Natural Research partnered with Tayside Raptor Study Group and Atholl Estates to help set up a video camera at a golden eagle nest site. Located in Perthshire, Atholl Estates sit at the foot of the Cairngorms, stretching across 145,000 acres from Dunkeld in the south to beyond Blair Atholl in the north. Thanks to sensitive management by their staff, Atholl Estates is home to several breeding raptor species, and estate staff have worked closely with members of Tayside Raptor Study Group to ensure the birds remain protected and secure.
By setting up a remote video camera at the eagle nest, live images can be relayed to a visitor centre at Blair Castle to be viewed by the public without disturbing or compromising the safety of the eagles. The live pictures will be shown on a TV monitor and used as part of the Atholl Estates free public education programme for local school groups and members of the public alike.
The eagle camera team from Atholl Estates (AE) and Tayside
Raptor Study Group (TRSG). L-R: Wendy Mattingley (TRSG),
David Greer (AE), Roger Hayward (TRSG),
Dominic Morrogh-Bernard (AE).
This project has received generous financial support from the Cairngorms National Park Authority's Community Investment Programme (CIP). Partners in the CIP include Cairngorms National Park Authority, Scottish Natural Heritage, Aberdeenshire Council, Angus Council and Cairngorms LEADER+.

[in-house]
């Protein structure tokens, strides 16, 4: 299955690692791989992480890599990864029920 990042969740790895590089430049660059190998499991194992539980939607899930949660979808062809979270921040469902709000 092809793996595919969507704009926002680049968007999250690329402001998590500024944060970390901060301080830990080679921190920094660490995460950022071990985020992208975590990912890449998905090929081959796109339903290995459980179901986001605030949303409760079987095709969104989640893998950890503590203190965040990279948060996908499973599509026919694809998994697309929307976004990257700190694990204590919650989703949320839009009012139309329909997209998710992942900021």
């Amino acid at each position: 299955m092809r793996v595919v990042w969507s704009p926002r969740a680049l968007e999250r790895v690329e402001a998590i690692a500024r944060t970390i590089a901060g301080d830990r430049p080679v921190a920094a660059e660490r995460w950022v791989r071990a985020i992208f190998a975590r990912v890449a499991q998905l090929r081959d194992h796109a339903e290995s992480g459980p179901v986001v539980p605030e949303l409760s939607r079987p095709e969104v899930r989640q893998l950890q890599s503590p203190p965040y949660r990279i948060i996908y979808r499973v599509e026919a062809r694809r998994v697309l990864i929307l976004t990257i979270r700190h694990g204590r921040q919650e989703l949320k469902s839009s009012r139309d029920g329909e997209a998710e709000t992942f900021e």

The nest camera was installed prior to the on-set of the 2008 breeding season to prevent disturbance to the eagle pair. Two eggs were laid and incubated to full term but failed to hatch; it is thought that poor weather conditions were the cause of failure, as the female was observed on the nest in temperatures of minus 14°C, with snow covering her back. Video footage during the incubation period was relayed to TV monitors at Blair Castle and the Atholl Estate Ranger Station in Blair Atholl. Since then the eagles have not nested and the camera was not deployed.
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Photos: Top: M.McGrady Bottom: R. Tingay